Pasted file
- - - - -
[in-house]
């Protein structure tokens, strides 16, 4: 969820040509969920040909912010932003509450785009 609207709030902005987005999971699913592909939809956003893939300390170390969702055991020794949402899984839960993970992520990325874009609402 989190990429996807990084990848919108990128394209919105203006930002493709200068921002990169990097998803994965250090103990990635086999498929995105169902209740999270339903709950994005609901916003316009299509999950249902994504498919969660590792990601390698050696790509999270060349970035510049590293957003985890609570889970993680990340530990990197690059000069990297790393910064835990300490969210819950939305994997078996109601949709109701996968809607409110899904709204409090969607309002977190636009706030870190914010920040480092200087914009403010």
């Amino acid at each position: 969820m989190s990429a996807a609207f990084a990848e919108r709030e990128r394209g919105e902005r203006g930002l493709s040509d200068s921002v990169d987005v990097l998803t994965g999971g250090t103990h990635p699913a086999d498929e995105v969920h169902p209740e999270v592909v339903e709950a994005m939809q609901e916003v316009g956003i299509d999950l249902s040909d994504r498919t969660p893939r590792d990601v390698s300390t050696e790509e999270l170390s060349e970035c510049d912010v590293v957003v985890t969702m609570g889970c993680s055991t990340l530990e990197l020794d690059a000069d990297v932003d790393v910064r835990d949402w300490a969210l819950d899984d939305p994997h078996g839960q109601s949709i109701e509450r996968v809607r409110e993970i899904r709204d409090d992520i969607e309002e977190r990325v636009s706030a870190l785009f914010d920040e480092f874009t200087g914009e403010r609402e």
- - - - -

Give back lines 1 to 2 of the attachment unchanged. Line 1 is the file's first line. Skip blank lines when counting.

[in-house]
């Protein structure tokens, strides 16, 4: 969820040509969920040909912010932003509450785009 609207709030902005987005999971699913592909939809956003893939300390170390969702055991020794949402899984839960993970992520990325874009609402 989190990429996807990084990848919108990128394209919105203006930002493709200068921002990169990097998803994965250090103990990635086999498929995105169902209740999270339903709950994005609901916003316009299509999950249902994504498919969660590792990601390698050696790509999270060349970035510049590293957003985890609570889970993680990340530990990197690059000069990297790393910064835990300490969210819950939305994997078996109601949709109701996968809607409110899904709204409090969607309002977190636009706030870190914010920040480092200087914009403010």